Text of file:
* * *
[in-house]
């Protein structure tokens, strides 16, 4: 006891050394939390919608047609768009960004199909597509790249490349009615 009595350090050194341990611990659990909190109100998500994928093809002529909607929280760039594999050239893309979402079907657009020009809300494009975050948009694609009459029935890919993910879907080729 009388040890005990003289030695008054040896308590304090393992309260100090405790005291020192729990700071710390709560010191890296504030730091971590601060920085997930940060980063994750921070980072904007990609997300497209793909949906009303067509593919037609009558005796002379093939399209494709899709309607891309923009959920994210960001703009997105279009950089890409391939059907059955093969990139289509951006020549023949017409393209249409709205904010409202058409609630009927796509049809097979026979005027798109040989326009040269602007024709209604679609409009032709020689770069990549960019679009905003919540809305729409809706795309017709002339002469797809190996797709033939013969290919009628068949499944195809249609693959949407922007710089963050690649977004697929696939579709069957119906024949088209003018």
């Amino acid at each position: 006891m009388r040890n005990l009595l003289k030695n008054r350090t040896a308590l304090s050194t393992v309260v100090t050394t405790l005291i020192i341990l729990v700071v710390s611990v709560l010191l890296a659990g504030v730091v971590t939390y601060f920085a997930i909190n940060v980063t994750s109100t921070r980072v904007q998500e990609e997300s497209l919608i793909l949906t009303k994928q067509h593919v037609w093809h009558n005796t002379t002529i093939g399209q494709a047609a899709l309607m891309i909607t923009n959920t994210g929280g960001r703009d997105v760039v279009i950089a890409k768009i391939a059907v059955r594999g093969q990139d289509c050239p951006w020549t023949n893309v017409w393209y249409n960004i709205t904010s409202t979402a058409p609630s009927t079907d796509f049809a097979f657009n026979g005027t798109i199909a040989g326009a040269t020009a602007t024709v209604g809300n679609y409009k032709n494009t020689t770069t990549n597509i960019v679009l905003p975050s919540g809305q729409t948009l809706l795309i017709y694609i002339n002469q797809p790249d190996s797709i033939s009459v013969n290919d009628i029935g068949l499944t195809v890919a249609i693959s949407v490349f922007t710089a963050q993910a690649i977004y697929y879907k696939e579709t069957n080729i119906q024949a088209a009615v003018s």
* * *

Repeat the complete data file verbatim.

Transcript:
[in-house]
């Protein structure tokens, strides 16, 4: 006891050394939390919608047609768009960004199909597509790249490349009615 009595350090050194341990611990659990909190109100998500994928093809002529909607929280760039594999050239893309979402079907657009020009809300494009975050948009694609009459029935890919993910879907080729 009388040890005990003289030695008054040896308590304090393992309260100090405790005291020192729990700071710390709560010191890296504030730091971590601060920085997930940060980063994750921070980072904007990609997300497209793909949906009303067509593919037609009558005796002379093939399209494709899709309607891309923009959920994210960001703009997105279009950089890409391939059907059955093969990139289509951006020549023949017409393209249409709205904010409202058409609630009927796509049809097979026979005027798109040989326009040269602007024709209604679609409009032709020689770069990549960019679009905003919540809305729409809706795309017709002339002469797809190996797709033939013969290919009628068949499944195809249609693959949407922007710089963050690649977004697929696939579709069957119906024949088209003018």
């Amino acid at each position: 006891m009388r040890n005990l009595l003289k030695n008054r350090t040896a308590l304090s050194t393992v309260v100090t050394t405790l005291i020192i341990l729990v700071v710390s611990v709560l010191l890296a659990g504030v730091v971590t939390y601060f920085a997930i909190n940060v980063t994750s109100t921070r980072v904007q998500e990609e997300s497209l919608i793909l949906t009303k994928q067509h593919v037609w093809h009558n005796t002379t002529i093939g399209q494709a047609a899709l309607m891309i909607t923009n959920t994210g929280g960001r703009d997105v760039v279009i950089a890409k768009i391939a059907v059955r594999g093969q990139d289509c050239p951006w020549t023949n893309v017409w393209y249409n960004i709205t904010s409202t979402a058409p609630s009927t079907d796509f049809a097979f657009n026979g005027t798109i199909a040989g326009a040269t020009a602007t024709v209604g809300n679609y409009k032709n494009t020689t770069t990549n597509i960019v679009l905003p975050s919540g809305q729409t948009l809706l795309i017709y694609i002339n002469q797809p790249d190996s797709i033939s009459v013969n290919d009628i029935g068949l499944t195809v890919a249609i693959s949407v490349f922007t710089a963050q993910a690649i977004y697929y879907k696939e579709t069957n080729i119906q024949a088209a009615v003018s």